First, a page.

Firefox and Moonlight (Mono) "Free Software" Status?

Keith G. Robertson-Turner fedora at
Tue Jun 3 05:28:31 UTC 2008

Verily I say unto thee, that Rahul Sundaram spake thusly:

> You seem to misunderstand how OIN works. OIN doesn't need any patents
>  related to Mono.

Ah, I get it now - "If you attack us, our OIN soldiers will attack you."

That works if your resources can outlast your enemy's, or if your enemy
is bluffing.

Still, this seems like an odd basis upon which to make the deliberate
and voluntary decision to wheel the enemy's Trojan Horse through the
gates of the city.

BTW, I've fully reviewed the archive now, and this is pretty much all
the information I could find:

1. The decision to allow Mono to enter the tree seems to have been made
   arbitrarily by Red Hat, with no community consultation, and in spite
   of protests (including some by high profile Red Hat personnel -
   mostly expressed as a rejection of Mono before the announcement).

2. There has only ever been one public announcement on the subject, and
   that was made (with some dismay, it seems) by Tom Callaway:

3. There has only ever been one, extremely reserved, explanation given
   for this decision, in a blog post by Greg DeKoenigsberg:

   "Business considerations that prevented certain Mono components from
    being included in Fedora previously have now been resolved."

   The specific nature of this resolution is not given.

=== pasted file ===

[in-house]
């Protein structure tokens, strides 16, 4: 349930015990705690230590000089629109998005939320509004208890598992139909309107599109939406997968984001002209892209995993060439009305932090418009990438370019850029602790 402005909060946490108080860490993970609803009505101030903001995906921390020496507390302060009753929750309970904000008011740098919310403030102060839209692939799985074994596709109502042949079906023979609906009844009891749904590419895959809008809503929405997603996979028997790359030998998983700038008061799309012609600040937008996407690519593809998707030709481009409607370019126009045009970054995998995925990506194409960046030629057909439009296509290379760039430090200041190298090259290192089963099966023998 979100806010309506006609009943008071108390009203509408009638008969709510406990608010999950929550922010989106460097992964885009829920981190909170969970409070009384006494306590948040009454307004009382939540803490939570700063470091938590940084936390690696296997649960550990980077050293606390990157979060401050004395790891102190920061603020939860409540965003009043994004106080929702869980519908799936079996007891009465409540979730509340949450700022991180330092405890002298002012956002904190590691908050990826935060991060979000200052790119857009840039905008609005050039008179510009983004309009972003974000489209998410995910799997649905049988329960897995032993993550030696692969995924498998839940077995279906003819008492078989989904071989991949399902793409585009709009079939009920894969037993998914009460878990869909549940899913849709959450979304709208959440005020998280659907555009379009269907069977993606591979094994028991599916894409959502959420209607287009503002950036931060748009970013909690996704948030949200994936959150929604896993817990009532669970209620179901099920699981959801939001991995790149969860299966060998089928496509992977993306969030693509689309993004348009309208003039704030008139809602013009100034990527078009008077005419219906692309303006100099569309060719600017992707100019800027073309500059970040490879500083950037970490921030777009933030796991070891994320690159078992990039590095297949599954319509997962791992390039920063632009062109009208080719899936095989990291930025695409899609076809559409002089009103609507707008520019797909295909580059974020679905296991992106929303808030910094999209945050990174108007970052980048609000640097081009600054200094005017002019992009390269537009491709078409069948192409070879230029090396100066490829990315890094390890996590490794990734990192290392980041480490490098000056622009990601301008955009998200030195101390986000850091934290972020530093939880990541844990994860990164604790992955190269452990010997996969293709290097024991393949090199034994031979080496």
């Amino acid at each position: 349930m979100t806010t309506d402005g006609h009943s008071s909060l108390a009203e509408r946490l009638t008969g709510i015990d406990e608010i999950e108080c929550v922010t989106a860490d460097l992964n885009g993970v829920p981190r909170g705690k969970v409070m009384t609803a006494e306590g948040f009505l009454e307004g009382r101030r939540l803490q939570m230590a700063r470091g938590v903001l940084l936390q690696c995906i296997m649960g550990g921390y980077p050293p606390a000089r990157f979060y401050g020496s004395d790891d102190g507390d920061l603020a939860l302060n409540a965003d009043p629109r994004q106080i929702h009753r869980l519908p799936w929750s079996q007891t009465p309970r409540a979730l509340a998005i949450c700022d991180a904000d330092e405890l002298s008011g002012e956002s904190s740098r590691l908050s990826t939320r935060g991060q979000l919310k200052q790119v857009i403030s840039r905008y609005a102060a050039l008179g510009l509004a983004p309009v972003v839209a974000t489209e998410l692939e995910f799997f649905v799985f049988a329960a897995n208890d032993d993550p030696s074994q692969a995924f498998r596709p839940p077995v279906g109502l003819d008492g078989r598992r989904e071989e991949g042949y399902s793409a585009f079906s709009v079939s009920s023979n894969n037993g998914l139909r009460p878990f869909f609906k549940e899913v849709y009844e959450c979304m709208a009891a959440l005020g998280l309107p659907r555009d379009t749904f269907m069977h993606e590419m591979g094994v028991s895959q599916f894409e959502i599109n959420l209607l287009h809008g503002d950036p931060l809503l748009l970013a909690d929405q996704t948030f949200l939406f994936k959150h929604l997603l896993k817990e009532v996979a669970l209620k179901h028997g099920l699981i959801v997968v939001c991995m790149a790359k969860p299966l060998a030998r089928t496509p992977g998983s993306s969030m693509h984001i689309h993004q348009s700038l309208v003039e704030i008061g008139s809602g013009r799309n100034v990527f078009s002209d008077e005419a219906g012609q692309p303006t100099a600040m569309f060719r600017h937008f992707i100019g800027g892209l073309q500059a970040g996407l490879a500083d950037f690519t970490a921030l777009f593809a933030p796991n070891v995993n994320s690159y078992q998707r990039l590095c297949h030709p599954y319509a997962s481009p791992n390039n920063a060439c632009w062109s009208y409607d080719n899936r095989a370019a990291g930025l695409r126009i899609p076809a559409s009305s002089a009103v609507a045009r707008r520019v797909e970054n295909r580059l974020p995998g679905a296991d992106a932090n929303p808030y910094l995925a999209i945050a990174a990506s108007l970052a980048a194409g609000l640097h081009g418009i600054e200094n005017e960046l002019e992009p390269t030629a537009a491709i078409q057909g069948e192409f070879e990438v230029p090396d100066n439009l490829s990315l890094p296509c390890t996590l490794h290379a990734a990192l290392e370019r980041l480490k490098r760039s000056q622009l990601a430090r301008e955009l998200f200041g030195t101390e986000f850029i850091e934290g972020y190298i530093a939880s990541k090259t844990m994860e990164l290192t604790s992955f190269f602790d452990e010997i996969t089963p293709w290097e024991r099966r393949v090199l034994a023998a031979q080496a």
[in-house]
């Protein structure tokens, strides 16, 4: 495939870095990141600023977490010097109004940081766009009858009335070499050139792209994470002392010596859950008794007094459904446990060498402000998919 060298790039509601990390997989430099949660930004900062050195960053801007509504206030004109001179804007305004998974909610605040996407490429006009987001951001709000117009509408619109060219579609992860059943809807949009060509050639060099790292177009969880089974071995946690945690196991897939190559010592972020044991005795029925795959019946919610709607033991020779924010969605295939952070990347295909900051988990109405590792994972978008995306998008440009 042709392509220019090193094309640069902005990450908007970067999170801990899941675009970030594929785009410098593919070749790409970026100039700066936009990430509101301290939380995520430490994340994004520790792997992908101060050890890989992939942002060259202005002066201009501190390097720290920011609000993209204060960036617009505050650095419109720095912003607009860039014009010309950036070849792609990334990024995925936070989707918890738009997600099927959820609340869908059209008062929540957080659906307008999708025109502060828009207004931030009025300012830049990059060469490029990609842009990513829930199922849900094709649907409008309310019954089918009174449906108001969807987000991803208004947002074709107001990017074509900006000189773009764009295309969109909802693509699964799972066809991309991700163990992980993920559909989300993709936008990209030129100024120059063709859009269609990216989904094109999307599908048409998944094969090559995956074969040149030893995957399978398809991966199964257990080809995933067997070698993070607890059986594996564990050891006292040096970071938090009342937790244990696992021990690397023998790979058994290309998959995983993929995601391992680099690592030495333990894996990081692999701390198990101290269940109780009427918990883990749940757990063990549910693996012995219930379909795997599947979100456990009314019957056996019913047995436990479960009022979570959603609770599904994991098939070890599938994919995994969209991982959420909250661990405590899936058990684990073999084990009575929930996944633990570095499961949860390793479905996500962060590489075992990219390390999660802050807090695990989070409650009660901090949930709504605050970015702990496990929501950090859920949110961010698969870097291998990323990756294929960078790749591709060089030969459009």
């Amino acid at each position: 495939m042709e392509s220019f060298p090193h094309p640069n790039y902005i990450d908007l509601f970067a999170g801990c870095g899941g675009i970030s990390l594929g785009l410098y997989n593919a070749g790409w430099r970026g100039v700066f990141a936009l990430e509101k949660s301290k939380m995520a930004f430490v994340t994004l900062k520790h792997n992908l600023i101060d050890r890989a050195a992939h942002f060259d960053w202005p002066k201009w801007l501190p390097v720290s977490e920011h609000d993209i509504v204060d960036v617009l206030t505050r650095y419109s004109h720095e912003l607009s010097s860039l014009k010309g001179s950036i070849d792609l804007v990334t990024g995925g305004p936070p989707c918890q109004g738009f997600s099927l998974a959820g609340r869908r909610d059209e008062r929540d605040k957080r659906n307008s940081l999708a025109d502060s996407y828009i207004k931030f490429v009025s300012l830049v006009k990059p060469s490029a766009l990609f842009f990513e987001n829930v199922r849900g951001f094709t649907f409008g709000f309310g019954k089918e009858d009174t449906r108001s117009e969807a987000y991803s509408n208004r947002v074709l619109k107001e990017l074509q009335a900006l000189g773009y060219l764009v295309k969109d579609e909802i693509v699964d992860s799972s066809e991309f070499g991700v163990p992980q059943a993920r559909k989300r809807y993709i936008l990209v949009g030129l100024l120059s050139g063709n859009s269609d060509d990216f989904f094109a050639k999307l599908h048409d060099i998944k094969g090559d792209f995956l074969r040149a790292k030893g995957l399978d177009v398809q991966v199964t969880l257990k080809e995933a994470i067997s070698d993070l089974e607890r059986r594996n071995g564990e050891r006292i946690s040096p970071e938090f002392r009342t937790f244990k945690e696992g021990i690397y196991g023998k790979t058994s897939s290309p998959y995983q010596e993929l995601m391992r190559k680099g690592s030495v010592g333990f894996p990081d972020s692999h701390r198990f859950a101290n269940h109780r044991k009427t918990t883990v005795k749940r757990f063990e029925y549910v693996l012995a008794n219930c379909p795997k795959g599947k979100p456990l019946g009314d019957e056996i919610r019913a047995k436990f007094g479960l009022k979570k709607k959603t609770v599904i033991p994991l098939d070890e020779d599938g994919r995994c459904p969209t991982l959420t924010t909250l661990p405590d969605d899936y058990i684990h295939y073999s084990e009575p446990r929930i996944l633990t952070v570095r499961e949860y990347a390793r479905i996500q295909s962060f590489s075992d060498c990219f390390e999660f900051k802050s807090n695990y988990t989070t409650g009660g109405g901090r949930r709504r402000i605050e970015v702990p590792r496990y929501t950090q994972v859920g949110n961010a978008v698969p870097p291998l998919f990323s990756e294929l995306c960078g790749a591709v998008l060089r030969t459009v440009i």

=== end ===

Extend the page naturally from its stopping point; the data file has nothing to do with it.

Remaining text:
4. There is precious little concrete information about precisely who
   made these arbitrary decisions that also affected the Fedora
   community distro, but as best as I can deduce, the key players seem
   to be Greg DeKoenigsberg (as above) and Christopher Blizzard,
   although it may be that these were simply the only people discussing
   it publicly:

5. The nearest thing to an actual justification for this acceptance of
   Mono, is that the OIN offers a kind of Mexican Stand-Off protection
   to those who implement it:

My final conclusion is that Fedora includes encumbered, non-Free
software, that is covered by patents owned by Microsoft, and assured by
a patent covenant that is not worth the (metaphorical) paper it's
written on, since Moonlight, which is also covered by this same type of
covenant by the same company, has recently been exposed by Groklaw as
undistributable (I'm advised that PJ is currently investigating Mono as
well). The announcement and justification for this inclusion is
extremely sparse, and there has been almost no community consultation on
the subject, either before or after the fact.

I hope I don't seem judgmental, I'm just trying to establish the facts.

OK, this really is my final post on the subject, and I apologise for
being off-topic.

If anyone still wishes to continue this off-topic conversation with me,
please feel free to Email me at fedora[at]


Keith G. Robertson-Turner

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